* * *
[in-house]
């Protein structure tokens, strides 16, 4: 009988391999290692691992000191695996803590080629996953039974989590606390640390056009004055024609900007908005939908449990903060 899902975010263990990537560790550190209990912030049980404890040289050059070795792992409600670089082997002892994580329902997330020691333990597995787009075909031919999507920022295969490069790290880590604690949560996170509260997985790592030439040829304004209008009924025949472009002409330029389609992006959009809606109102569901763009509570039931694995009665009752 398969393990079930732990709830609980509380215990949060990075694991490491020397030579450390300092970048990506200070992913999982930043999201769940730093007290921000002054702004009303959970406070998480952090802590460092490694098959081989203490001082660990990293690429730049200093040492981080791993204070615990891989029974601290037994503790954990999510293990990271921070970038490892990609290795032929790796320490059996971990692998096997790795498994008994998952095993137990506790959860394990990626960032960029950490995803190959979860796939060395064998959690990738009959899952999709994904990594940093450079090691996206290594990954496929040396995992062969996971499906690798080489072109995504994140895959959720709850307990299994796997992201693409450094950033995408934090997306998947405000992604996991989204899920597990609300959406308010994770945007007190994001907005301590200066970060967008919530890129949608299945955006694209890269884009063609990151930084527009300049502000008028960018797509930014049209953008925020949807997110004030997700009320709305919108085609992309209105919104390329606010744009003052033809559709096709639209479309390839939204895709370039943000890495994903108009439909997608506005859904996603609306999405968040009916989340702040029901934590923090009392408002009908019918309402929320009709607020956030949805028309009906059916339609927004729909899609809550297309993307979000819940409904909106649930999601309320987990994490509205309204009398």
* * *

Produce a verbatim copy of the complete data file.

[in-house]
């Protein structure tokens, strides 16, 4: 009988391999290692691992000191695996803590080629996953039974989590606390640390056009004055024609900007908005939908449990903060 899902975010263990990537560790550190209990912030049980404890040289050059070795792992409600670089082997002892994580329902997330020691333990597995787009075909031919999507920022295969490069790290880590604690949560996170509260997985790592030439040829304004209008009924025949472009002409330029389609992006959009809606109102569901763009509570039931694995009665009752 398969393990079930732990709830609980509380215990949060990075694991490491020397030579450390300092970048990506200070992913999982930043999201769940730093007290921000002054702004009303959970406070998480952090802590460092490694098959081989203490001082660990990293690429730049200093040492981080791993204070615990891989029974601290037994503790954990999510293990990271921070970038490892990609290795032929790796320490059996971990692998096997790795498994008994998952095993137990506790959860394990990626960032960029950490995803190959979860796939060395064998959690990738009959899952999709994904990594940093450079090691996206290594990954496929040396995992062969996971499906690798080489072109995504994140895959959720709850307990299994796997992201693409450094950033995408934090997306998947405000992604996991989204899920597990609300959406308010994770945007007190994001907005301590200066970060967008919530890129949608299945955006694209890269884009063609990151930084527009300049502000008028960018797509930014049209953008925020949807997110004030997700009320709305919108085609992309209105919104390329606010744009003052033809559709096709639209479309390839939204895709370039943000890495994903108009439909997608506005859904996603609306999405968040009916989340702040029901934590923090009392408002009908019918309402929320009709607020956030949805028309009906059916339609927004729909899609809550297309993307979000819940409904909106649930999601309320987990994490509205309204009398």